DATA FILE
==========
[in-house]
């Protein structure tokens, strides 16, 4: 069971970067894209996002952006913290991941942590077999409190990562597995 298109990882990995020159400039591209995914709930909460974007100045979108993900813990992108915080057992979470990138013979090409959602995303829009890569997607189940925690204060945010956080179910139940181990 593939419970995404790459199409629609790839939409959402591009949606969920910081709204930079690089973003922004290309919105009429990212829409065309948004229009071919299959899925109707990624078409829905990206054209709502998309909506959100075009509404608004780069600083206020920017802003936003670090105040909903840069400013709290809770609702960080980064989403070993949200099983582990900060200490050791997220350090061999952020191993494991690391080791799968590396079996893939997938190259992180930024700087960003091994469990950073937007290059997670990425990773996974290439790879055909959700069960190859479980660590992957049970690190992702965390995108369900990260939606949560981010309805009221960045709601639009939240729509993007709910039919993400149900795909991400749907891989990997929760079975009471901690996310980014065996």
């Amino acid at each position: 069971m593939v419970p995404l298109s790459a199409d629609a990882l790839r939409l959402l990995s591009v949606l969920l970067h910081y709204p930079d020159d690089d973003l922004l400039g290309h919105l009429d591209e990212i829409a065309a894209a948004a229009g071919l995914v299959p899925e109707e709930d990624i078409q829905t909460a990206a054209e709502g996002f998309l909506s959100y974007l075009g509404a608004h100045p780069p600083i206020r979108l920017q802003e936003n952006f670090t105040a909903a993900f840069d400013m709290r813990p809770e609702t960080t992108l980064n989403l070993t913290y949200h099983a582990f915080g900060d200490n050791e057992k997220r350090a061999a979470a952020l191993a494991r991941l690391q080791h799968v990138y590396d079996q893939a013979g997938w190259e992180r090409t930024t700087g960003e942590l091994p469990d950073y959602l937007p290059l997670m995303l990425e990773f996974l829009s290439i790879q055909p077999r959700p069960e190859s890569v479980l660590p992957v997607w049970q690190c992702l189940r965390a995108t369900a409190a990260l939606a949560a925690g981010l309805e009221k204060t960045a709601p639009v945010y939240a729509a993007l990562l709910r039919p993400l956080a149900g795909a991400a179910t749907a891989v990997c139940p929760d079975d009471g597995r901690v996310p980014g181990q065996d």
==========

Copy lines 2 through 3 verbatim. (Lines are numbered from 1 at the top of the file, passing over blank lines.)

């Protein structure tokens, strides 16, 4: 069971970067894209996002952006913290991941942590077999409190990562597995 298109990882990995020159400039591209995914709930909460974007100045979108993900813990992108915080057992979470990138013979090409959602995303829009890569997607189940925690204060945010956080179910139940181990 593939419970995404790459199409629609790839939409959402591009949606969920910081709204930079690089973003922004290309919105009429990212829409065309948004229009071919299959899925109707990624078409829905990206054209709502998309909506959100075009509404608004780069600083206020920017802003936003670090105040909903840069400013709290809770609702960080980064989403070993949200099983582990900060200490050791997220350090061999952020191993494991690391080791799968590396079996893939997938190259992180930024700087960003091994469990950073937007290059997670990425990773996974290439790879055909959700069960190859479980660590992957049970690190992702965390995108369900990260939606949560981010309805009221960045709601639009939240729509993007709910039919993400149900795909991400749907891989990997929760079975009471901690996310980014065996």
């Amino acid at each position: 069971m593939v419970p995404l298109s790459a199409d629609a990882l790839r939409l959402l990995s591009v949606l969920l970067h910081y709204p930079d020159d690089d973003l922004l400039g290309h919105l009429d591209e990212i829409a065309a894209a948004a229009g071919l995914v299959p899925e109707e709930d990624i078409q829905t909460a990206a054209e709502g996002f998309l909506s959100y974007l075009g509404a608004h100045p780069p600083i206020r979108l920017q802003e936003n952006f670090t105040a909903a993900f840069d400013m709290r813990p809770e609702t960080t992108l980064n989403l070993t913290y949200h099983a582990f915080g900060d200490n050791e057992k997220r350090a061999a979470a952020l191993a494991r991941l690391q080791h799968v990138y590396d079996q893939a013979g997938w190259e992180r090409t930024t700087g960003e942590l091994p469990d950073y959602l937007p290059l997670m995303l990425e990773f996974l829009s290439i790879q055909p077999r959700p069960e190859s890569v479980l660590p992957v997607w049970q690190c992702l189940r965390a995108t369900a409190a990260l939606a949560a925690g981010l309805e009221k204060t960045a709601p639009v945010y939240a729509a993007l990562l709910r039919p993400l956080a149900g795909a991400a179910t749907a891989v990997c139940p929760d079975d009471g597995r901690v996310p980014g181990q065996d």